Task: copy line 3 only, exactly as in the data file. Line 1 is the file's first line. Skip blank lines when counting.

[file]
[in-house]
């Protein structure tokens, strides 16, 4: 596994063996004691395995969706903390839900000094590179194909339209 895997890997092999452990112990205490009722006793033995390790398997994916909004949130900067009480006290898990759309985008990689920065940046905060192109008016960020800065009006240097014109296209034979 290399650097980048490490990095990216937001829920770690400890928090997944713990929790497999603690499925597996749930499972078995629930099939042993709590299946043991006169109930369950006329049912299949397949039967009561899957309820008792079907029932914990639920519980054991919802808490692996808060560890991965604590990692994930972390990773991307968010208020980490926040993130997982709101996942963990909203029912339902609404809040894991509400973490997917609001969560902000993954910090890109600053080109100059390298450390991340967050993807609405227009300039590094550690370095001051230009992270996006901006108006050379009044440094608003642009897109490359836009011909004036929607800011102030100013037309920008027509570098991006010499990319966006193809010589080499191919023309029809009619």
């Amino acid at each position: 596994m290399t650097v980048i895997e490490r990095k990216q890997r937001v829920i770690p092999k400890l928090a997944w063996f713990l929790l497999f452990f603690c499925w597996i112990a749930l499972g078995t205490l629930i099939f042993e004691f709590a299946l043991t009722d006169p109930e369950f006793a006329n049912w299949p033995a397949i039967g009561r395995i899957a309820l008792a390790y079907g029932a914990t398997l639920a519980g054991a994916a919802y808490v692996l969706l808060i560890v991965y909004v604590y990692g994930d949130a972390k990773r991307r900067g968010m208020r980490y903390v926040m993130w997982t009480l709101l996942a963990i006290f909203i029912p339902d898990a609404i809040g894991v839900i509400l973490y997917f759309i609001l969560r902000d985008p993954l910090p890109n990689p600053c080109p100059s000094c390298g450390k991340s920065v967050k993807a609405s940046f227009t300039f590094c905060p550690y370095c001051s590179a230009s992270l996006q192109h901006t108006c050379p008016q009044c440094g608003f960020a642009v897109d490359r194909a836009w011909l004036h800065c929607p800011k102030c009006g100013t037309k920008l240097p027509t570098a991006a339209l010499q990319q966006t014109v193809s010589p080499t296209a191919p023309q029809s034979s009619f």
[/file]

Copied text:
């Amino acid at each position: 596994m290399t650097v980048i895997e490490r990095k990216q890997r937001v829920i770690p092999k400890l928090a997944w063996f713990l929790l497999f452990f603690c499925w597996i112990a749930l499972g078995t205490l629930i099939f042993e004691f709590a299946l043991t009722d006169p109930e369950f006793a006329n049912w299949p033995a397949i039967g009561r395995i899957a309820l008792a390790y079907g029932a914990t398997l639920a519980g054991a994916a919802y808490v692996l969706l808060i560890v991965y909004v604590y990692g994930d949130a972390k990773r991307r900067g968010m208020r980490y903390v926040m993130w997982t009480l709101l996942a963990i006290f909203i029912p339902d898990a609404i809040g894991v839900i509400l973490y997917f759309i609001l969560r902000d985008p993954l910090p890109n990689p600053c080109p100059s000094c390298g450390k991340s920065v967050k993807a609405s940046f227009t300039f590094c905060p550690y370095c001051s590179a230009s992270l996006q192109h901006t108006c050379p008016q009044c440094g608003f960020a642009v897109d490359r194909a836009w011909l004036h800065c929607p800011k102030c009006g100013t037309k920008l240097p027509t570098a991006a339209l010499q990319q966006t014109v193809s010589p080499t296209a191919p023309q029809s034979s009619f």